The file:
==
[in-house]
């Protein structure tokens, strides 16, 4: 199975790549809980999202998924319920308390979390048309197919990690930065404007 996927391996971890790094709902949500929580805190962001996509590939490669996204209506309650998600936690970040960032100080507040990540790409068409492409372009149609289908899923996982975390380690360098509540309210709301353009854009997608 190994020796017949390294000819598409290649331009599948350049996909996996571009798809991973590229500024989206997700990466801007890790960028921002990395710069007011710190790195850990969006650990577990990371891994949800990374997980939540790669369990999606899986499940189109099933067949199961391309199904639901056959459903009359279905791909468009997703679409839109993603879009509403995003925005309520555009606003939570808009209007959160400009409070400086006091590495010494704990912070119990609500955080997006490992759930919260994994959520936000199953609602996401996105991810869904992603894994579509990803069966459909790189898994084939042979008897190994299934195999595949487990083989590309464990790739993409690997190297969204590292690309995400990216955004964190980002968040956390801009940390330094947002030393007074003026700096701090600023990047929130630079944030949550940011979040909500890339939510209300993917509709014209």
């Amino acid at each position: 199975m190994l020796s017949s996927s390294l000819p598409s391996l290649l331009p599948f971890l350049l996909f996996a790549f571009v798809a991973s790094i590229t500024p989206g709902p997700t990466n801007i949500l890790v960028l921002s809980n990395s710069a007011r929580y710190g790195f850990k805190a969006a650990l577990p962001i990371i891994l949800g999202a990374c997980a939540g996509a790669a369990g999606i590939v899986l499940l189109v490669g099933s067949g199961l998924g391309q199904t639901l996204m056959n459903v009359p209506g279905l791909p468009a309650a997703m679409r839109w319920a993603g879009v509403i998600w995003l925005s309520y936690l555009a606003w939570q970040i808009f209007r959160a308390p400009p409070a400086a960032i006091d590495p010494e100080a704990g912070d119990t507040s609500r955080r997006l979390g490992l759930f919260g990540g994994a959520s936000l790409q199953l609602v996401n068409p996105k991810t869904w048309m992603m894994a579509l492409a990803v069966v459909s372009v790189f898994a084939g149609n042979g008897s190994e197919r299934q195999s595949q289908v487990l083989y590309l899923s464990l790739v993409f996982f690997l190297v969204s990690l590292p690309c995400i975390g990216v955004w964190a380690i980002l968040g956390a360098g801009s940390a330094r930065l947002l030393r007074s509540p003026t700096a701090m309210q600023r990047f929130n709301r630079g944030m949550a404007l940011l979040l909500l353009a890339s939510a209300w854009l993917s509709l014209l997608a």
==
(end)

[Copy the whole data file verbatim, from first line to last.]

[in-house]
């Protein structure tokens, strides 16, 4: 199975790549809980999202998924319920308390979390048309197919990690930065404007 996927391996971890790094709902949500929580805190962001996509590939490669996204209506309650998600936690970040960032100080507040990540790409068409492409372009149609289908899923996982975390380690360098509540309210709301353009854009997608 190994020796017949390294000819598409290649331009599948350049996909996996571009798809991973590229500024989206997700990466801007890790960028921002990395710069007011710190790195850990969006650990577990990371891994949800990374997980939540790669369990999606899986499940189109099933067949199961391309199904639901056959459903009359279905791909468009997703679409839109993603879009509403995003925005309520555009606003939570808009209007959160400009409070400086006091590495010494704990912070119990609500955080997006490992759930919260994994959520936000199953609602996401996105991810869904992603894994579509990803069966459909790189898994084939042979008897190994299934195999595949487990083989590309464990790739993409690997190297969204590292690309995400990216955004964190980002968040956390801009940390330094947002030393007074003026700096701090600023990047929130630079944030949550940011979040909500890339939510209300993917509709014209």
């Amino acid at each position: 199975m190994l020796s017949s996927s390294l000819p598409s391996l290649l331009p599948f971890l350049l996909f996996a790549f571009v798809a991973s790094i590229t500024p989206g709902p997700t990466n801007i949500l890790v960028l921002s809980n990395s710069a007011r929580y710190g790195f850990k805190a969006a650990l577990p962001i990371i891994l949800g999202a990374c997980a939540g996509a790669a369990g999606i590939v899986l499940l189109v490669g099933s067949g199961l998924g391309q199904t639901l996204m056959n459903v009359p209506g279905l791909p468009a309650a997703m679409r839109w319920a993603g879009v509403i998600w995003l925005s309520y936690l555009a606003w939570q970040i808009f209007r959160a308390p400009p409070a400086a960032i006091d590495p010494e100080a704990g912070d119990t507040s609500r955080r997006l979390g490992l759930f919260g990540g994994a959520s936000l790409q199953l609602v996401n068409p996105k991810t869904w048309m992603m894994a579509l492409a990803v069966v459909s372009v790189f898994a084939g149609n042979g008897s190994e197919r299934q195999s595949q289908v487990l083989y590309l899923s464990l790739v993409f996982f690997l190297v969204s990690l590292p690309c995400i975390g990216v955004w964190a380690i980002l968040g956390a360098g801009s940390a330094r930065l947002l030393r007074s509540p003026t700096a701090m309210q600023r990047f929130n709301r630079g944030m949550a404007l940011l979040l909500l353009a890339s939510a209300w854009l993917s509709l014209l997608a």